Amanda returned from war with a better body and a leg up on many regular citizens who will never know true meaning of sacrifice and valiance. She received an honorable discharge in 2011. She won our military challenge, earned AFAA instructor credentials and hopes to use her exercise science degree to help patients recover from cardio-pulmonary complications.
A year and a half before her first deployment (2005), Amanda gave birth to her first child, Casper. When Amanda and Kevin married, she adopted his son Aiden, now 8-years old! Amanda recently gave birth to the couple's third child, Reece, in 2011, but she avoided the weight gain commonplace with childbearing. She did pilates and yoga and was still teaching fitness courses up to 8 1/2 months pregnant.
"I was in the gym the day before he was delivered," Ennett said. "I had it scheduled so I was in the gym that morning, working out. I knew I wanted to keep the muscle strong. When it came to the time to start the challenge, I was already in good shape. I just needed to refine."
To win the 2011 challenge, Amanda lifted 5 days per week, did cardio intervals, lifted heavy and stuck to Jamie Eason's LiveFit Trainer! Now, her children help her with her workouts at home, far removed from the dirt-floor gym in Iraq. Her 6-year-old son will do burpees and push-ups with his mom.
"When he's in trouble, we make him do wall sits and push-ups, so he's gotten stronger," Ennett said. "He told me he didn't like P.E. in school because they didn't do squats. My 1-year-old likes to climb on me while I am working out, so he adds a little resistance. When I get into a plank position, as soon as I'm down, he's on my back. He thinks it's funny."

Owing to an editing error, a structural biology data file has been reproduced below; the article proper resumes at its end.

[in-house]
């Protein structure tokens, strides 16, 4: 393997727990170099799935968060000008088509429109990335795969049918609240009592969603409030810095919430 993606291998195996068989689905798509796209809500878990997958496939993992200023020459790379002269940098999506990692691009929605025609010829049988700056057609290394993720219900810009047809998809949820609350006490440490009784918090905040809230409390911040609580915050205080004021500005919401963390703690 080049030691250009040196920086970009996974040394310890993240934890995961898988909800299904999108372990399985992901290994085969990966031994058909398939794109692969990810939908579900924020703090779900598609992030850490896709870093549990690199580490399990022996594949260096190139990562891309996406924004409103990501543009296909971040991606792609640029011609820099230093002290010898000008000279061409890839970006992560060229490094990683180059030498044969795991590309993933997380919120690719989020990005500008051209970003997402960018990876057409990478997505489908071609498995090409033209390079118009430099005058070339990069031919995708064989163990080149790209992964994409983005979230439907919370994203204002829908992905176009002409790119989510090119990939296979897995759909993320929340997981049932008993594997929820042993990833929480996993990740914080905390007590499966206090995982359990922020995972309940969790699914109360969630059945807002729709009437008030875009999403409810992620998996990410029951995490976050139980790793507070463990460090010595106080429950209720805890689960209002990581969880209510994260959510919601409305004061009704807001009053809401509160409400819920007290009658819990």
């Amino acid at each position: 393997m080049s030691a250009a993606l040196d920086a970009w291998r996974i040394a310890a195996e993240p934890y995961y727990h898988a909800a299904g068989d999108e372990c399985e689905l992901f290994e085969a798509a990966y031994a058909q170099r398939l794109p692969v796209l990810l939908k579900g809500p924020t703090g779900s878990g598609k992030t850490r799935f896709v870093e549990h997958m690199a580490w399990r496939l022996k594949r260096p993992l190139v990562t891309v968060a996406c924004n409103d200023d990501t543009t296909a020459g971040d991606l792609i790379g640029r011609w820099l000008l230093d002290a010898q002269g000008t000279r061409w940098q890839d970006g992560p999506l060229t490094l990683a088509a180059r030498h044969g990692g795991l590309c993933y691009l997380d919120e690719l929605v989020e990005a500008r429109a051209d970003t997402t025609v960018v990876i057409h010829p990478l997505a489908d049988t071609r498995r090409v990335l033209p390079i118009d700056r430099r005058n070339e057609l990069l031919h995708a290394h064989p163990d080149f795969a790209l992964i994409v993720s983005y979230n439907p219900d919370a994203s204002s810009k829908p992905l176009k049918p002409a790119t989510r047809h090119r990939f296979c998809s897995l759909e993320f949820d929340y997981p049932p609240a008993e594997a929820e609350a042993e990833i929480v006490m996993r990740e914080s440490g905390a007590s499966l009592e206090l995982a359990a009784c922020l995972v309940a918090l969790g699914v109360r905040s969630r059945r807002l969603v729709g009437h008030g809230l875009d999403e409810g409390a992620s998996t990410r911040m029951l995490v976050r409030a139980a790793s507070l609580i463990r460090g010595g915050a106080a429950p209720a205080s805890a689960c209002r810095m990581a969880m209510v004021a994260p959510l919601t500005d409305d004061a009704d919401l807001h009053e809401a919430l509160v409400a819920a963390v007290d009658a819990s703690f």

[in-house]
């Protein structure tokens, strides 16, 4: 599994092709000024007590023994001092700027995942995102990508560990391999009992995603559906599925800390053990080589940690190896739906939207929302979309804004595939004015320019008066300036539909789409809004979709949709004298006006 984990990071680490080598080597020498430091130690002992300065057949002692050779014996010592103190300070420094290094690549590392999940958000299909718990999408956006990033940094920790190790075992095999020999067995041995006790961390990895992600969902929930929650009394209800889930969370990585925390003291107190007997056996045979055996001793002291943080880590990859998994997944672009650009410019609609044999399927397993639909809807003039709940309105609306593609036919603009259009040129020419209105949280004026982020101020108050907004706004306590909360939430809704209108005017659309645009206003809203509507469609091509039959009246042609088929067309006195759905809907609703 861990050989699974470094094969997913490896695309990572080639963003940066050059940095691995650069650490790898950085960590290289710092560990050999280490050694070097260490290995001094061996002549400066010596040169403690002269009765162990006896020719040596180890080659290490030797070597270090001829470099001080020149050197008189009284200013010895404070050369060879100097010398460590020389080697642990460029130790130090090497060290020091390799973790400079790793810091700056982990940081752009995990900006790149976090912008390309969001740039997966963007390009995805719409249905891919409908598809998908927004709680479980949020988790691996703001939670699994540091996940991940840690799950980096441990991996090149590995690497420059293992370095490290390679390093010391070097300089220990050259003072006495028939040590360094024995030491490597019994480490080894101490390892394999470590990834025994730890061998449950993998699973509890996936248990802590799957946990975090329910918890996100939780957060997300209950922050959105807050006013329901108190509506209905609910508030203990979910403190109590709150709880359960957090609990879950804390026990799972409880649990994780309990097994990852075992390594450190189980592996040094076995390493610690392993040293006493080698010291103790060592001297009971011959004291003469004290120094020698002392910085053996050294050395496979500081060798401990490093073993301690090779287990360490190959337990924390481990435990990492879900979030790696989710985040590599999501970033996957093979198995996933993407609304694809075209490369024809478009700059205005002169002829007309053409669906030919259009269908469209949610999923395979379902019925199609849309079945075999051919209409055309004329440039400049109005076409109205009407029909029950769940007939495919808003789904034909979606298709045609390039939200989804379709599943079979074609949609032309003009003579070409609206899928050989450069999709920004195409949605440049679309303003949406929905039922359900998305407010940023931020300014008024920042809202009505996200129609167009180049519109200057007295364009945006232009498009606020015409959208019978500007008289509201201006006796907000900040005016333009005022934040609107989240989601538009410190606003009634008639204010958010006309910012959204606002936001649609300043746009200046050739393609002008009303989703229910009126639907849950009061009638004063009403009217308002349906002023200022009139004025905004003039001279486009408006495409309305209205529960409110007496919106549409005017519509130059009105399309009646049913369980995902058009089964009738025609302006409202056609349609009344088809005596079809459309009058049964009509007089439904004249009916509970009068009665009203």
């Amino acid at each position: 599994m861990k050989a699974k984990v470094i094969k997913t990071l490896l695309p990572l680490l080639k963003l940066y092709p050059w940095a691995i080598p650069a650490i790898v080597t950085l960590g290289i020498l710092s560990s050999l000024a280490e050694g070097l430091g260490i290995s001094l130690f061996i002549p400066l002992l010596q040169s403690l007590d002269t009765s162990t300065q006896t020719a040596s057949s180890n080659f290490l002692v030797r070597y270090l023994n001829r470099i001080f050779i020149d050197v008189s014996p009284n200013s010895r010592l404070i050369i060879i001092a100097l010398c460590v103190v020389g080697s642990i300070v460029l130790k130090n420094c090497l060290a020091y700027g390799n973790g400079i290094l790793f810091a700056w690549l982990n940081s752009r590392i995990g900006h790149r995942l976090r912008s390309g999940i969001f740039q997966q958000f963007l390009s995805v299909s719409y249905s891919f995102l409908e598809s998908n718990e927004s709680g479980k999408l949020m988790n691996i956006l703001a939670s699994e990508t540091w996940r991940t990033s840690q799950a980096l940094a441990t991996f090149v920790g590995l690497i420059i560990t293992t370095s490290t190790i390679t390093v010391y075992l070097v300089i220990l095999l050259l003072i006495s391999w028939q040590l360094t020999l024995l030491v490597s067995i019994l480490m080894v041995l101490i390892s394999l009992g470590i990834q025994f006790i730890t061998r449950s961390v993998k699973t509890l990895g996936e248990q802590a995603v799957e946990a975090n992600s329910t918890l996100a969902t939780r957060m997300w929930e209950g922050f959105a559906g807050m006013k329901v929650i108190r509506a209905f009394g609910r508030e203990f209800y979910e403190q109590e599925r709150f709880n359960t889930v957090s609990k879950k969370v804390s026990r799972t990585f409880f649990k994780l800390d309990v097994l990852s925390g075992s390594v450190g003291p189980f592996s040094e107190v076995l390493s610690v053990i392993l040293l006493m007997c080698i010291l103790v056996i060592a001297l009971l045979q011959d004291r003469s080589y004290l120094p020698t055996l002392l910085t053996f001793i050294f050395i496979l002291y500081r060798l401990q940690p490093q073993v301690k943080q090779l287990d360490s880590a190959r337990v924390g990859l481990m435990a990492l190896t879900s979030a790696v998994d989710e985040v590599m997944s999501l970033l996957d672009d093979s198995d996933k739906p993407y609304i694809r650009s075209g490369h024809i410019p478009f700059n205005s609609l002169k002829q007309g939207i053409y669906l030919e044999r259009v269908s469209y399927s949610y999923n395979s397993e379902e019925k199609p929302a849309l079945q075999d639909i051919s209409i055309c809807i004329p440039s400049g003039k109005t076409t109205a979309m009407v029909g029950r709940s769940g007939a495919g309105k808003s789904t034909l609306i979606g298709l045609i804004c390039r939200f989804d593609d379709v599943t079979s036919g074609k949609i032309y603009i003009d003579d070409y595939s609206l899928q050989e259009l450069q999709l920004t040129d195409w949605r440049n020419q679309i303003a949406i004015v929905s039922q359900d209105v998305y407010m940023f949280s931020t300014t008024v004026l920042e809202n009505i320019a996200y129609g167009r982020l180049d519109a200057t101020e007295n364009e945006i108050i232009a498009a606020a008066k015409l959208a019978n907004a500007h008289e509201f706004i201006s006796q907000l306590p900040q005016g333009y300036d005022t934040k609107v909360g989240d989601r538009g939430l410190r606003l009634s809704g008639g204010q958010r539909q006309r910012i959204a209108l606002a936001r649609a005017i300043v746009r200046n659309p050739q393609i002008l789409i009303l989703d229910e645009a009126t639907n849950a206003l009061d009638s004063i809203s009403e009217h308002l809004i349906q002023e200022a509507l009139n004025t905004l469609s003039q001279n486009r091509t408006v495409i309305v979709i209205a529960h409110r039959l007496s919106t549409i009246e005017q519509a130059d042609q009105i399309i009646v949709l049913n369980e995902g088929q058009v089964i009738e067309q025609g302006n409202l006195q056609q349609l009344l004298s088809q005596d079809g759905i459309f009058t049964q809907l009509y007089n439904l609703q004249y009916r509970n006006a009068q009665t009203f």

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Some aspects of my job, I simply am not allowed to discuss since they are considered "classified." But, then again, they really aren't fantastic enough to talk about anyways.
I don't have any battle scars, physical or mental, that I feel the need to though. However, there were a couple of times that I left the security of base to run health and welfare missions for the Iraqi people.
I definitely didn't mention those to my mother until deployment was over. There was no need to cause her extra worry!
There is definitely a misconception about what a female Marine looks like. Most people consider women Marines to be "brute, stocky, and manly," but, I consider myself to be none of these things. There were plenty of beautiful, feminine female Marines, just like there are plenty of nerdy and scrawny male Marines.
People also consider women to be less capable than their male counterparts. What it comes down to is, we are all trained the same. We know how to shoot our weapons. We know how to fight. Most importantly, we know our jobs through-and-through. I hope the men with whom I worked were confident that I had their backs, as I was that they had mine.
Another aspect that is different for women in the Marine Corps is how we compare to civilian women who have never served. Most civilian women don't know what it's like to leave for 8 or more months, leaving your toddler behind in the States. This makes us emotionally strong. Some people (not necessarily just women) will never know what it is to give a little sacrifice for something you believe in.
Joining the Marine Corps was one of the best things I've ever done. There's nothing like seizing the moment and getting shipped off to boot camp and graduating with a sense of empowerment and independence. Being in the military is one of my greatest and most remarkable memories. I really have esprit de corps and am Semper Fi.